I'm sticking with a loving, global, imperfect church
Whether he is wearing a poncho, addressing congress, or admitting he is a bit of a Luddite, it seems Pope Francis rarely goes a day without making the news. And it's not just Catholics who seem to be hanging on the Holy Father's every word. People of all backgrounds respect this pope's concern for the poor, his candor, his joy. We never know what Pope Francis is going to do next. And that's exactly what is so exciting.
Francis reminds us to be open to the God of surprises. And he continually uses the attention directed toward him to direct his followers back to Christ. I've heard stories of many young Catholics who once felt alienated, now reconsidering a relationship with the church, thanks to Francis' example. But while Francis may make the church more inviting, he is not reason enough to stay. Thankfully, there are many good reasons to feel hopeful about the future of the Catholic Church, and many reasons for young Catholics to stick around, long after the Francis frenzy fades. Here are just a few:
Growing emphasis on the global nature of the Church. Thanks to the wonders of the Internet, it's easier than ever for young people to connect with people around the world, and we want our church to reflect that diversity. The 20 newest cardinals appointed by Pope Francis represent 18 different countries. The group is diverse both geographically and ideologically, which will hopefully help to raise awareness of the wide variety of challenges faced by Catholics in different regions of the globe. Already, global voices are gaining prominence: African bishops have expressed concern over struggles ranging from poverty to polygamy to Boko Haram. And Cardinal Luis Tagle of the Philippines recently noted the struggles faced by many workers in the Philippines.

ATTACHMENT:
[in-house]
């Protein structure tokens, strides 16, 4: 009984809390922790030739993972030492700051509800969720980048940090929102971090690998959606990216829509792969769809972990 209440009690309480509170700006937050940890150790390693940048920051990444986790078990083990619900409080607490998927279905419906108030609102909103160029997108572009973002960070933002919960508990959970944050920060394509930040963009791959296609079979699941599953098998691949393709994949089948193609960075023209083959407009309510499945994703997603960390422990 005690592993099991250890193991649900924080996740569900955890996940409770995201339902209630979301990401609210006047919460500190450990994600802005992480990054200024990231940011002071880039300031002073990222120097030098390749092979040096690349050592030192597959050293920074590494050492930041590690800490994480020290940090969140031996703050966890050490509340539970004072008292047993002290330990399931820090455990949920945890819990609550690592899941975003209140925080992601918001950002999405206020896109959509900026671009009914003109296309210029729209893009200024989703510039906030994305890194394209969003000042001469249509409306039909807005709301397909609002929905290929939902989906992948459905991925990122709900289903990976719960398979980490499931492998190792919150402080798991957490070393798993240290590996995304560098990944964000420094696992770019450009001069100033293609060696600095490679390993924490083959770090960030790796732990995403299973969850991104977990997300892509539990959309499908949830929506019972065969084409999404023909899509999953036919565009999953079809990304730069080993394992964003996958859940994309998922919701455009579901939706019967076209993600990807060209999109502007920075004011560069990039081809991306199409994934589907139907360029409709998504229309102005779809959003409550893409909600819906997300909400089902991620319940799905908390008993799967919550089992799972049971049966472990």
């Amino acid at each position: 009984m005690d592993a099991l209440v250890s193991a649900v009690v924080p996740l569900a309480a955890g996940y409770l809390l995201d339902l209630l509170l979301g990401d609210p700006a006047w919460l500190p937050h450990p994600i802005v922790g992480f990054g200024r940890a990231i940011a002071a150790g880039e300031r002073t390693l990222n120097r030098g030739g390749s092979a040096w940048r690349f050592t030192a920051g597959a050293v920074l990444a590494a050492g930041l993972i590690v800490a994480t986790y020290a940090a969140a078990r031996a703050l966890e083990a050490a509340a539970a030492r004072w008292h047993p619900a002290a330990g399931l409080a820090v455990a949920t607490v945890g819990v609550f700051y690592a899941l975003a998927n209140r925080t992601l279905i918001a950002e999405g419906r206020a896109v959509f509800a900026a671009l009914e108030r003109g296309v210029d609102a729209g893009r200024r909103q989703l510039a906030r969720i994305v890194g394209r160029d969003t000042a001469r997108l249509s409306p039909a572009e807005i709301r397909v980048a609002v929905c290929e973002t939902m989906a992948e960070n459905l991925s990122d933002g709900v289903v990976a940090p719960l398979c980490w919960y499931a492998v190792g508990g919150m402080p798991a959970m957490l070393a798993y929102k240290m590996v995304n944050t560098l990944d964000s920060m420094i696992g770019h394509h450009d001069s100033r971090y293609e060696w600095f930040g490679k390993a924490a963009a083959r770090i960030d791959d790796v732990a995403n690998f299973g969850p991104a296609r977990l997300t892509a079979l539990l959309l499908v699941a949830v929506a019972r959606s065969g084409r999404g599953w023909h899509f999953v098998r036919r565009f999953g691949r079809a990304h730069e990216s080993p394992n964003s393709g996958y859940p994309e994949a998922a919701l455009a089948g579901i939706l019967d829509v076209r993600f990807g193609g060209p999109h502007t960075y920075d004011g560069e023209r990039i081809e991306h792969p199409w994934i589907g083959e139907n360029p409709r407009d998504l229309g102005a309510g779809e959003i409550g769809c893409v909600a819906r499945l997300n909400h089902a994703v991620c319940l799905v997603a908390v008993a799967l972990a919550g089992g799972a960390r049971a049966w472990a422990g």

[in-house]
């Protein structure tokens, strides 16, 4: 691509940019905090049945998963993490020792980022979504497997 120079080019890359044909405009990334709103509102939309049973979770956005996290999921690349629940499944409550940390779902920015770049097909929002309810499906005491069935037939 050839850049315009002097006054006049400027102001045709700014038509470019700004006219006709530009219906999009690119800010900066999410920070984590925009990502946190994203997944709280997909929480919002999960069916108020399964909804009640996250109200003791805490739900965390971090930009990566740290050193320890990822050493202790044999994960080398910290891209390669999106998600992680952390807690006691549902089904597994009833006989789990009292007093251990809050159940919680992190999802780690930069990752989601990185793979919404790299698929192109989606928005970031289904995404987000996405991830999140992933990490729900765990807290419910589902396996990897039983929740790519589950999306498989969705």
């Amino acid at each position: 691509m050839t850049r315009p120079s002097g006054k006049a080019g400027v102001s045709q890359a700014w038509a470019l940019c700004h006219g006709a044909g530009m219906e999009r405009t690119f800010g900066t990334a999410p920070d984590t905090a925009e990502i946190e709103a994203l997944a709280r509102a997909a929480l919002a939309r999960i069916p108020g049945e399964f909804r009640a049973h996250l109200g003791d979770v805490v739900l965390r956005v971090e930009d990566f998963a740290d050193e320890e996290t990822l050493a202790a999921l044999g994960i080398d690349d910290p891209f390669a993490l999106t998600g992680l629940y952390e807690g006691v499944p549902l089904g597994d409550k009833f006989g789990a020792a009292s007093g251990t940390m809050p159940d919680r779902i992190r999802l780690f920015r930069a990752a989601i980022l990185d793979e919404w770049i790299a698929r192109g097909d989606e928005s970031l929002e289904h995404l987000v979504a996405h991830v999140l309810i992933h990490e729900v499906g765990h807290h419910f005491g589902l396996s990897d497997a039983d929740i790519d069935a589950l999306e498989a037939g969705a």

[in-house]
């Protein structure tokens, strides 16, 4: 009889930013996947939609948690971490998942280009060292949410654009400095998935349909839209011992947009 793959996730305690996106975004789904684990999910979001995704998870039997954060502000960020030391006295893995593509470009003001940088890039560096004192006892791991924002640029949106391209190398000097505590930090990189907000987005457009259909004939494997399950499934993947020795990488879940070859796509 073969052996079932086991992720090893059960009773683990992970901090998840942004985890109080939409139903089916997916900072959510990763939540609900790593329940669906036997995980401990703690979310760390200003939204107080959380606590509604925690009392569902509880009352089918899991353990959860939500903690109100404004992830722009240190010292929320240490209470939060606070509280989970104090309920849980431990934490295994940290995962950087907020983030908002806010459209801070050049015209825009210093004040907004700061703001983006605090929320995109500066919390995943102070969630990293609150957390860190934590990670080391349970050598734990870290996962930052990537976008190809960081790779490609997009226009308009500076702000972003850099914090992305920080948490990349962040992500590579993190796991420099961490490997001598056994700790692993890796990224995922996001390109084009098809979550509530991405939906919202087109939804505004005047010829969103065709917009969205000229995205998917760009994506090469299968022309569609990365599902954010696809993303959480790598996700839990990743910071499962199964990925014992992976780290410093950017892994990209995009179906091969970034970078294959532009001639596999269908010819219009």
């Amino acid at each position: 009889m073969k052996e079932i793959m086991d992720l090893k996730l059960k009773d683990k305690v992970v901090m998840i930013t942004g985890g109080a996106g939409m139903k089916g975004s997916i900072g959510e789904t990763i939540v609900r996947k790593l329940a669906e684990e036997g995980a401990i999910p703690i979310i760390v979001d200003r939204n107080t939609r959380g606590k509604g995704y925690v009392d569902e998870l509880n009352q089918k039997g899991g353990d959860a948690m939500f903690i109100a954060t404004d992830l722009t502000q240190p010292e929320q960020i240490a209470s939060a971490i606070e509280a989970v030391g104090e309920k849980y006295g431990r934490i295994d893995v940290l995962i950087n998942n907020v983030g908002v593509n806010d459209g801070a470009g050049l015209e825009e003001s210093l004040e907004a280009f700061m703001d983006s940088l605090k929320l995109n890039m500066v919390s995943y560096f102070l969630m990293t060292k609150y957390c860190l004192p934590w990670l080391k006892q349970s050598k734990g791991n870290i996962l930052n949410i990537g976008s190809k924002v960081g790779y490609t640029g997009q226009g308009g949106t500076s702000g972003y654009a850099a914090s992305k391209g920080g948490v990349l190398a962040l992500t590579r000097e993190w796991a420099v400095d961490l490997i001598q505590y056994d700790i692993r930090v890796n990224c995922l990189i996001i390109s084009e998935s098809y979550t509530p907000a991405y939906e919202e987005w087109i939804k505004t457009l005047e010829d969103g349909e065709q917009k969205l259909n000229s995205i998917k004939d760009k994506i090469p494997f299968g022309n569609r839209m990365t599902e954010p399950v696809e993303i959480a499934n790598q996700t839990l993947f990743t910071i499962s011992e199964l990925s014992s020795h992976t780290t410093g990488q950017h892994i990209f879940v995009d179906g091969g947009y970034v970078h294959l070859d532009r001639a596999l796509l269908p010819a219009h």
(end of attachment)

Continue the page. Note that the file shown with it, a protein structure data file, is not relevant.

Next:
Stronger partnerships between lay Catholics and religious orders. Many religious orders are formally collaborating with lay men and women in an effort to increase awareness of their charisms. The Jesuit Collaborative, in part, runs leadership programs and retreat programs for young adults who want to be steeped in Ignatian spirituality. The Sisters of Mercy have established the Mercy Associates, of which I am a member. This means I have pledged to try to live out the values of ministry, prayer, and spirituality in my own life as a lay, soon-to-be-married woman. The Sisters of Mercy work closely with the Associates, and see us as partners in their mission and ministry.
As many young people continue to seek meaningful experiences of community, these partnerships can offer a steady connection to a faith community even as we move from place to place, helping us to incorporate this spirituality into our everyday lives. In addition, I know individuals interested in building new communities of religious around the idea of temporary vows, where members commit to some of the traditional vows (poverty, chastity, and obedience/service) within the context of a community, for a limited time, instead of a lifetime.
Increasing support for women in church leadership roles. Since the Second Vatican Council, women have served in an unprecedented number of leadership roles in the church. They have led Catholic parishes, schools, hospitals, and social service agencies. A large number of women are professional lay ministers and theologians, and some teach in Catholic seminaries. Pope Francis is among those calling for a greater role for women, especially in places of authority in the church. However, in this regard, little progress has been made, and Francis himself often uses disheartening terminology when talking about women. And while some Catholics hope for further discussion about the ordination of women to the priesthood, Francis has said that the ordination of women "is not a question open to discussion." However, many Catholics--men and women--have suggested a number of creative ways for Catholic women to hold positions of power in the church, like heading a congregation or council in the Roman Curia, serving on the diplomatic corps of the Holy See, or serving as a cardinal, deacon, or lay preacher. Young Catholics accustomed to seeing women succeed in the workplace hopefully will have a chance to see become leaders in a faith setting, as well.